3. Participating in a mayor-led network puts positive peer pressure on cities. Mayoral leadership is an important part of By All Means, and it extends to their role in the network. During the convenings, each mayor provides an update on his or her city’s progress over the preceding six months. As Mayor Kim Driscoll of Salem says, the presentations provide “good pressure” ahead of the convenings to galvanize the local Children’s Cabinet.

4. The network supports backbone staff. Supporting cities in a collaborative approach to providing comprehensive services and supports for children is not easy. It requires that the governing organization, or backbone, forms strong working relationships with city and community leaders and their staff members. Backbone organizations must also have a nuanced understanding of city politics, and the ability to manage the progress of a complex, interagency effort.

The lab’s facilitators have created their own network of support through monthly phone calls, meetings during convenings, and in-person sessions that include change-management experts. This gives them time to discuss challenges specific to their role and determine the best way to address them.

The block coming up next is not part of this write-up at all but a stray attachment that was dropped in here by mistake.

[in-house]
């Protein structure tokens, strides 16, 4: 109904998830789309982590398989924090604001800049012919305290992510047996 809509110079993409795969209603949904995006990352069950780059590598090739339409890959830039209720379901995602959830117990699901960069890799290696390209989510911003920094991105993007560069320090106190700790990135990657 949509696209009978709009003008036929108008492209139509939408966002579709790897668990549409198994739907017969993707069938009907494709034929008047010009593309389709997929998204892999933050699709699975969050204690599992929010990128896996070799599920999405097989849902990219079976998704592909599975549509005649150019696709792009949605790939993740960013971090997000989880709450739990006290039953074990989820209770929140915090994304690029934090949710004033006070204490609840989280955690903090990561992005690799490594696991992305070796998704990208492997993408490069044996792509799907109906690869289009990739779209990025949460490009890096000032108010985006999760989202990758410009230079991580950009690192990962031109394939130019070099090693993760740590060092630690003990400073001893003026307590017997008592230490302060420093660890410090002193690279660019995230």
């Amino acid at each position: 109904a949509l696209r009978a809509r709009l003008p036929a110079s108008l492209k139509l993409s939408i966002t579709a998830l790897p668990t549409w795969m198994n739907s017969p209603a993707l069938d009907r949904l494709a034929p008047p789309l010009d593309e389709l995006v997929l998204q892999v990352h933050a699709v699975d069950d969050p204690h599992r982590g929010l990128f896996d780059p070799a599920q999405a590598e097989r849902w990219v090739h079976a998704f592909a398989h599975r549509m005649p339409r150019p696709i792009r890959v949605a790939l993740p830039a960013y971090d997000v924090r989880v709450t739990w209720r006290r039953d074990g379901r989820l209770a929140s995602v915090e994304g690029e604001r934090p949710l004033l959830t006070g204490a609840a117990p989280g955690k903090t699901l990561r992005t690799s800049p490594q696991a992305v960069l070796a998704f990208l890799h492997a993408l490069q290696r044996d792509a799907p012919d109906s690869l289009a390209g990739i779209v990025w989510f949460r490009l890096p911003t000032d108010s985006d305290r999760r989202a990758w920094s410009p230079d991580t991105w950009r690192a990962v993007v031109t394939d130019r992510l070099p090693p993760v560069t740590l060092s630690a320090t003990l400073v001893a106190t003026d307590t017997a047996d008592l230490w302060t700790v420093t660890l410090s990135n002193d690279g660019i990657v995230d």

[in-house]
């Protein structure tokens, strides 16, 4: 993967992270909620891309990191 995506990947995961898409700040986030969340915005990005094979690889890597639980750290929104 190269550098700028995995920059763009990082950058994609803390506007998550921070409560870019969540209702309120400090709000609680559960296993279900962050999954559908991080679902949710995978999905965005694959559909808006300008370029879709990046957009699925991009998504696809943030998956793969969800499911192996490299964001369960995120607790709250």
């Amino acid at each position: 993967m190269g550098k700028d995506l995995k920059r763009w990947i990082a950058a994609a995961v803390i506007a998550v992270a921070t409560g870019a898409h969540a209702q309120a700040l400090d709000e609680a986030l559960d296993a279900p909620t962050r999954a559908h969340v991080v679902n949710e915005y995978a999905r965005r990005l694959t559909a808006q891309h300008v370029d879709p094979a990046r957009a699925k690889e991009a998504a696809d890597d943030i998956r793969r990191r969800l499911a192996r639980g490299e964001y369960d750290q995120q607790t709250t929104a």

5. Cities benefit from the lab’s support and expertise as a network convener. The lab’s support for cities includes consultations with experts on topics such as creating long-term financing strategies and addressing issues of racial equity. It has also worked with cities to create an evaluation framework, called the “Measures of Success,” which enables cities to track their progress at each stage of their work, including establishing effective foundational processes through the Children’s Cabinet, providing additional supports and services to children, and measuring changes in child outcomes. Through regular conversations with each city, as well as a data working group that met several times at the beginning of the initiative, the lab provides technical assistance on identifying relevant child outcomes and using the measures as a tool to spur progress.

Collaborative efforts like these are often fraught with political and practical challenges for communities making deep, adaptive changes to the way they operate. Creating and supporting a network of communities that both encourages and challenges its members can accelerate and support their progress. Early successes of the By All Means cities include substantial expansion of summer and afterschool programming, implementation of new social and emotional supports for children, and data sharing agreements between a school district and municipal government. Sustaining these efforts will require ongoing engagement of the people in these communities, as well as a broader network of support.